Saint André Bessette is one of my favorite saints. Something about him and his personal story always struck me as important for my formation. As a high school student at Notre Dame High School (West Haven, CT) I was introduced to Brother André by the Brothers of Holy Cross. Not a lot was said of him unless you asked about the man whose picture hung on the office wall. His life simple and it made an impression on me because his average background resembles my own in a way: André came from an average Catholic working class family with a subtle devotion to St Joseph. Some may say poor, but that is a relative thing when your priorities are not fixated on money and status.

We are fascinated by holiness and the sacred. Just look at the fascination we see today with Pope Francis —the media calls this the “Francis effect”: simplicity and holiness is attractive. But what is really fascinating to me is the life discipleship which opens the heart to works of charity and sanctity. In what ways is André an example of being a disciple of Jesus and the apostles? How does this discipleship form the heart that leads to being made a saint by God? The Church tells us that one avenue to understanding these questions is focus on one’s charity. “Grace does not destroy nature but perfects it,” is the common perspective. To go deeper, grace not only perfects something, this something depends on the personal action of the Trinity. Aquinas will teach, I am told by the Dominicans,

The quantity of a thing depends on the proper cause of that thing, since the more universal cause produces a greater effect. Now, since charity surpasses the proportion of human nature . . . it depends, not on any natural virtue, but on the sole grace of the Holy Spirit Who infuses charity. Wherefore the quantity of charity depends neither on the condition of nature nor on the capacity of natural virtue, but only on the will of the Holy Spirit Who “divides” His gifts “according as He will.  (ST, II-II, 24, 3)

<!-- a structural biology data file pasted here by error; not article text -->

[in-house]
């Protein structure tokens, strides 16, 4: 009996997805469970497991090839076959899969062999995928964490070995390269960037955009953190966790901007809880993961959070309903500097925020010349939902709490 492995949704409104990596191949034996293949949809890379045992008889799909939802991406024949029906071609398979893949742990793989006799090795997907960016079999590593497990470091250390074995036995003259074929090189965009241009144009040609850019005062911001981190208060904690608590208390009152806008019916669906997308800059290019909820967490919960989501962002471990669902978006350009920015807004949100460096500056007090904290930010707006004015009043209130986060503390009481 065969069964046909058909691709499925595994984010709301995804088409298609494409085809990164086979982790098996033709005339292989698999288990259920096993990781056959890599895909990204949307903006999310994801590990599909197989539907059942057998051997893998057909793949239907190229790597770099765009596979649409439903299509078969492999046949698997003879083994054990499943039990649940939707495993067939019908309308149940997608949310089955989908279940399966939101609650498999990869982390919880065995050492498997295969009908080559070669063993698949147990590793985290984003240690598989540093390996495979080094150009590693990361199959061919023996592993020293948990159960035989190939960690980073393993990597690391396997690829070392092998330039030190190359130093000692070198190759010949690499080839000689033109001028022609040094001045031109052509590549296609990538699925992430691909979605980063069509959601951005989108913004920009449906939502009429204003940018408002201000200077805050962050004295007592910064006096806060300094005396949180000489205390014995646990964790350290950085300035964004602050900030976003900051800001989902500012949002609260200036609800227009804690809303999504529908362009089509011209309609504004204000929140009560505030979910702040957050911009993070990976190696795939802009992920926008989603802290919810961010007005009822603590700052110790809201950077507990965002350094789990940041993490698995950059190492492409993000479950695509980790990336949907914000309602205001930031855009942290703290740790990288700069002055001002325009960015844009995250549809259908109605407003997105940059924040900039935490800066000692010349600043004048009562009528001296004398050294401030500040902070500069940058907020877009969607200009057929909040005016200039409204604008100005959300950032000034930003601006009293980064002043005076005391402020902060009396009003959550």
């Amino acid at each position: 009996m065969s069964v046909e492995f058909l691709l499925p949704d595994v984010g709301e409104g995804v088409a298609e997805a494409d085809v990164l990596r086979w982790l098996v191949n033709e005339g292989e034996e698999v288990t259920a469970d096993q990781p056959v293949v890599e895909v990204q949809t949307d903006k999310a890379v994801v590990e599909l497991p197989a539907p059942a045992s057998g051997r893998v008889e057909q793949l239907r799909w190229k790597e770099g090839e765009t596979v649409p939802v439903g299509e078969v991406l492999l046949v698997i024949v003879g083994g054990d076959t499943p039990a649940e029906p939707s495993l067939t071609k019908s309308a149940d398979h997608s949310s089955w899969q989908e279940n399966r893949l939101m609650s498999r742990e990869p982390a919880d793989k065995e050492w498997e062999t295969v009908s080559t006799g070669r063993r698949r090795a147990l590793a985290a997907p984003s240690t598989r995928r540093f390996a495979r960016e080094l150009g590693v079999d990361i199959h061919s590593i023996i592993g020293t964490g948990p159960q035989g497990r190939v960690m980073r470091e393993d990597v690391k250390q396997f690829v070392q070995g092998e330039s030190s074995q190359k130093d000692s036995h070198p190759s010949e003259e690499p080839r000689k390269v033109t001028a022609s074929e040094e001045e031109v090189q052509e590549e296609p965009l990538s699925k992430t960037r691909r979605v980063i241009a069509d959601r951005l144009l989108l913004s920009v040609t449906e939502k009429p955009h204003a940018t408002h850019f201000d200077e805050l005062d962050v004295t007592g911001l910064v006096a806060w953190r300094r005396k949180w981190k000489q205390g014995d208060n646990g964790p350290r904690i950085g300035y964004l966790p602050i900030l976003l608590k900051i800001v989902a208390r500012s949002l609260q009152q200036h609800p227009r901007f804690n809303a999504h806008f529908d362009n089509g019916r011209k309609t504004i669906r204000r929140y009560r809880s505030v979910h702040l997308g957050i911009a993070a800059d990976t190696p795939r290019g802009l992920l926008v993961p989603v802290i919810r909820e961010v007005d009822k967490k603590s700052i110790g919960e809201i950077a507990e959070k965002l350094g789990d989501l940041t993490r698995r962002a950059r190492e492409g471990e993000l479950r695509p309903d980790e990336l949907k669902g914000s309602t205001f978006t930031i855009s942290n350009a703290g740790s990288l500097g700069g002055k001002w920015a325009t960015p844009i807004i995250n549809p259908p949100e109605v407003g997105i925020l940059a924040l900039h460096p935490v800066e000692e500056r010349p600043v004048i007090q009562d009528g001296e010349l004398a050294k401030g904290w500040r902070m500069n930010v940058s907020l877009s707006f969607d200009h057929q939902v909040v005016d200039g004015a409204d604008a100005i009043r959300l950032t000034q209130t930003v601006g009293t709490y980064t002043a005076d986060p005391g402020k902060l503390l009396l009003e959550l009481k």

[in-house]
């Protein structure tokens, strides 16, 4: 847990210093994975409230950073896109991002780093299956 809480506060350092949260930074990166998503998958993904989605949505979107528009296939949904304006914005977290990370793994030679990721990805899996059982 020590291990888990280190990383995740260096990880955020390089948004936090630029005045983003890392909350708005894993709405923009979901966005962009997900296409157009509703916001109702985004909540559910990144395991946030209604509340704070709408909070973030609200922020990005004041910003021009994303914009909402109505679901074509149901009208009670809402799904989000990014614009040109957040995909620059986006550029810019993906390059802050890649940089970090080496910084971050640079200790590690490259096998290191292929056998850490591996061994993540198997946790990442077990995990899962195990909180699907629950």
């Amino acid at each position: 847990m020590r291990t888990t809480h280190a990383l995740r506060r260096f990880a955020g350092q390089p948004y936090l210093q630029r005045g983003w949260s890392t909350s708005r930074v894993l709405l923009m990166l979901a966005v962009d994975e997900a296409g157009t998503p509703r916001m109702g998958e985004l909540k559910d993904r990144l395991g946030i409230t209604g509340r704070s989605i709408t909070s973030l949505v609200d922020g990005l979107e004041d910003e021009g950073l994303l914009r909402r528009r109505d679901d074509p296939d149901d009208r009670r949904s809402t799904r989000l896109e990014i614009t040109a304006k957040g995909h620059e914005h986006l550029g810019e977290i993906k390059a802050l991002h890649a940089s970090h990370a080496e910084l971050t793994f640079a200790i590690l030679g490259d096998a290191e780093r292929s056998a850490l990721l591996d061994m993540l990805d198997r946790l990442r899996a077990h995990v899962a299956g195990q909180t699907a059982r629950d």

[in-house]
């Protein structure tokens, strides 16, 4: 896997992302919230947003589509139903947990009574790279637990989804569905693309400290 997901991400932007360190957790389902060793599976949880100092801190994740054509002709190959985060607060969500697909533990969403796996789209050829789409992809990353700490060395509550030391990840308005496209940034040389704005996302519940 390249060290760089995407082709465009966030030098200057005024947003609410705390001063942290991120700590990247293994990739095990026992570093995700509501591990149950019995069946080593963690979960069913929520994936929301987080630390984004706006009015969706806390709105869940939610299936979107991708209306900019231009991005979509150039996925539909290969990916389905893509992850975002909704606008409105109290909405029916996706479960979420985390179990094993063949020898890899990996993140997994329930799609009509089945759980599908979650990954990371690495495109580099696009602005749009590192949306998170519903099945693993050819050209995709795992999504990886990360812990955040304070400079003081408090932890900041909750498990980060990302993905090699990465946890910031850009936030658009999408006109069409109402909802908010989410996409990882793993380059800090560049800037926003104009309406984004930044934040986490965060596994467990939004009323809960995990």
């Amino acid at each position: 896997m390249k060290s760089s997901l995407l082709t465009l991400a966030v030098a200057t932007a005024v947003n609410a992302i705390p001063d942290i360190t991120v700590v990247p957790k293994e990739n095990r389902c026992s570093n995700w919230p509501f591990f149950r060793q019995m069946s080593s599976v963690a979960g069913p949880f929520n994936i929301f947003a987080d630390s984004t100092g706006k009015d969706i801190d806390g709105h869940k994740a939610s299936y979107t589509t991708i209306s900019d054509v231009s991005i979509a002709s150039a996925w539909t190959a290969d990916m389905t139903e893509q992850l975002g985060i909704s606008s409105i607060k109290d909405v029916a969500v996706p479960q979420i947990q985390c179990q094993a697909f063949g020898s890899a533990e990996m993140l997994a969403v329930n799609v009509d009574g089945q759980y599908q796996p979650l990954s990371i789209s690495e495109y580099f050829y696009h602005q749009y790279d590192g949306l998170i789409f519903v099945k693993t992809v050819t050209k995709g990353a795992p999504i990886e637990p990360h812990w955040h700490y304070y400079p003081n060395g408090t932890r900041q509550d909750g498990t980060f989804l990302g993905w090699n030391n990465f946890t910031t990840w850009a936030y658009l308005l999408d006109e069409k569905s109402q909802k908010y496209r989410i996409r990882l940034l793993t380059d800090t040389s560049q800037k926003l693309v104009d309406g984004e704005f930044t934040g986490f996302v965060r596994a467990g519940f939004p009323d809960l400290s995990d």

The life of Saint André Bessette was moved by the Spirit to be a friend of Jesus. In recommending his student, André’s pastor said to the Congregation of Holy Cross: “I am sending you a saint.” Note the recognition of holiness early on. Not intellectually gifted, André made his life the object of charity which literally opened doors for others to follow: he was the porter at Montreal’s Notre Dame College. We follow witnesses.

The little way was not only a way of life for the Little Flower but a scriptural manner of living that bore great fruit. You will recall that his heavenly guide was Saint Joseph, the spouse of Mary, and it is to him that Saint André built the largest Catholic church in Canada: St. Joseph’s Oratory of Mount Royal. He died there in 1937 and then more than a million attended his funeral.

The simplicity of Saint André pointed to Saint Joseph and he pointed to his son, Our Savior. Just after the Epiphany we honor a man who manifested the work of the Holy Spirit in Saint André Bessette. May we follow.